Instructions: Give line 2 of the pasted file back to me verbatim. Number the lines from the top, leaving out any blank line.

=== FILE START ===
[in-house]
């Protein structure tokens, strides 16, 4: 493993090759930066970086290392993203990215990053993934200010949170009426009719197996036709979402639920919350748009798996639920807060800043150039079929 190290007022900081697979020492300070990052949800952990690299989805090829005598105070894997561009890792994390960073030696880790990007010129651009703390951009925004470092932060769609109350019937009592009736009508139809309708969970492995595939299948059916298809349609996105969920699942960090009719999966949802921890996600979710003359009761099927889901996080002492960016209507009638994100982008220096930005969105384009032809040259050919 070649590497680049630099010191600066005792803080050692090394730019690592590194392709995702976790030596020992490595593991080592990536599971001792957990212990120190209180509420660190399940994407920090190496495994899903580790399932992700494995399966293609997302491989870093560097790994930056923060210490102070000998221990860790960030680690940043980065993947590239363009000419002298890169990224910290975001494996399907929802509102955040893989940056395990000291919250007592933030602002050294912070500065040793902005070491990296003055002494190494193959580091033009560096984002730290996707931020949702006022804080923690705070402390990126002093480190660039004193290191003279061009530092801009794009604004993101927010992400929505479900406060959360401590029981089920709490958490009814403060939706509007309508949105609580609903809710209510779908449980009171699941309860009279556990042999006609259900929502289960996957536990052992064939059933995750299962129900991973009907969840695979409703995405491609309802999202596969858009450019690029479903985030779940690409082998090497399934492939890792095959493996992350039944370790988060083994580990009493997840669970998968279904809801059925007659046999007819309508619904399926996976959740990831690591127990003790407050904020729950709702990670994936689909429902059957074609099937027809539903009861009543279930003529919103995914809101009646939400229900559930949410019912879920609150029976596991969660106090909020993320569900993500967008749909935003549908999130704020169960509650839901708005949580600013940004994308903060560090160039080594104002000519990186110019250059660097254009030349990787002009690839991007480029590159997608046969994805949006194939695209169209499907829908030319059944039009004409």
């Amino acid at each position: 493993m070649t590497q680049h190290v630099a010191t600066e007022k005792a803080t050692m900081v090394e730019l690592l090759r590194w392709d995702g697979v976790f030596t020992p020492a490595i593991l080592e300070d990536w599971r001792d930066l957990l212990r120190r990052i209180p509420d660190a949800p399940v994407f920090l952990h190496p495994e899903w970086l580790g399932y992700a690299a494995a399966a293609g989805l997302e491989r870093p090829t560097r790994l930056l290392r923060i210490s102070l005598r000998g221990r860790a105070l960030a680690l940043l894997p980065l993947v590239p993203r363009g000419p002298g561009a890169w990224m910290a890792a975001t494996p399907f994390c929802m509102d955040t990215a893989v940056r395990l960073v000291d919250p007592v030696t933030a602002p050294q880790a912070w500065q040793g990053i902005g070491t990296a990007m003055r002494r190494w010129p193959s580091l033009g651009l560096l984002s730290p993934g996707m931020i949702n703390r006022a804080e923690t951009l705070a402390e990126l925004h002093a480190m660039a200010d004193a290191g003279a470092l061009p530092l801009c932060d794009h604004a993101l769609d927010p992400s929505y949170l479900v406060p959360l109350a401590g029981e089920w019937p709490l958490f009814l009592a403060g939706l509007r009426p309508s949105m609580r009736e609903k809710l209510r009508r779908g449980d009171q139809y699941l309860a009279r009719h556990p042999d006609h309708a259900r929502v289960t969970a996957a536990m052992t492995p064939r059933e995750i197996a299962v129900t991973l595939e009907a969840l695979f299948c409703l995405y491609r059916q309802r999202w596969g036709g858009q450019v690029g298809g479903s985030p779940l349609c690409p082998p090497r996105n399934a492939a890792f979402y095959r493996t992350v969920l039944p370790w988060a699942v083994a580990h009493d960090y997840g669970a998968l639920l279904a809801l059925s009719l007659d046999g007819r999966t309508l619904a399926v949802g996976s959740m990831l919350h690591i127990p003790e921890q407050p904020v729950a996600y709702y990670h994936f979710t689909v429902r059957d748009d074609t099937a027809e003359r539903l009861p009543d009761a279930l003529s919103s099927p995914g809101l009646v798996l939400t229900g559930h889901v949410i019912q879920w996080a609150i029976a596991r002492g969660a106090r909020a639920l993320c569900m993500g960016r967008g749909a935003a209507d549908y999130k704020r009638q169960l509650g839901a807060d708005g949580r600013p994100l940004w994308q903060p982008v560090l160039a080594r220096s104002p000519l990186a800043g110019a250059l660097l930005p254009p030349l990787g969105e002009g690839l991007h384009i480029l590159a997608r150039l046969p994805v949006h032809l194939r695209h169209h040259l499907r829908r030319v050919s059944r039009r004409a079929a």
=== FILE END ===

């Protein structure tokens, strides 16, 4: 493993090759930066970086290392993203990215990053993934200010949170009426009719197996036709979402639920919350748009798996639920807060800043150039079929 190290007022900081697979020492300070990052949800952990690299989805090829005598105070894997561009890792994390960073030696880790990007010129651009703390951009925004470092932060769609109350019937009592009736009508139809309708969970492995595939299948059916298809349609996105969920699942960090009719999966949802921890996600979710003359009761099927889901996080002492960016209507009638994100982008220096930005969105384009032809040259050919 070649590497680049630099010191600066005792803080050692090394730019690592590194392709995702976790030596020992490595593991080592990536599971001792957990212990120190209180509420660190399940994407920090190496495994899903580790399932992700494995399966293609997302491989870093560097790994930056923060210490102070000998221990860790960030680690940043980065993947590239363009000419002298890169990224910290975001494996399907929802509102955040893989940056395990000291919250007592933030602002050294912070500065040793902005070491990296003055002494190494193959580091033009560096984002730290996707931020949702006022804080923690705070402390990126002093480190660039004193290191003279061009530092801009794009604004993101927010992400929505479900406060959360401590029981089920709490958490009814403060939706509007309508949105609580609903809710209510779908449980009171699941309860009279556990042999006609259900929502289960996957536990052992064939059933995750299962129900991973009907969840695979409703995405491609309802999202596969858009450019690029479903985030779940690409082998090497399934492939890792095959493996992350039944370790988060083994580990009493997840669970998968279904809801059925007659046999007819309508619904399926996976959740990831690591127990003790407050904020729950709702990670994936689909429902059957074609099937027809539903009861009543279930003529919103995914809101009646939400229900559930949410019912879920609150029976596991969660106090909020993320569900993500967008749909935003549908999130704020169960509650839901708005949580600013940004994308903060560090160039080594104002000519990186110019250059660097254009030349990787002009690839991007480029590159997608046969994805949006194939695209169209499907829908030319059944039009004409």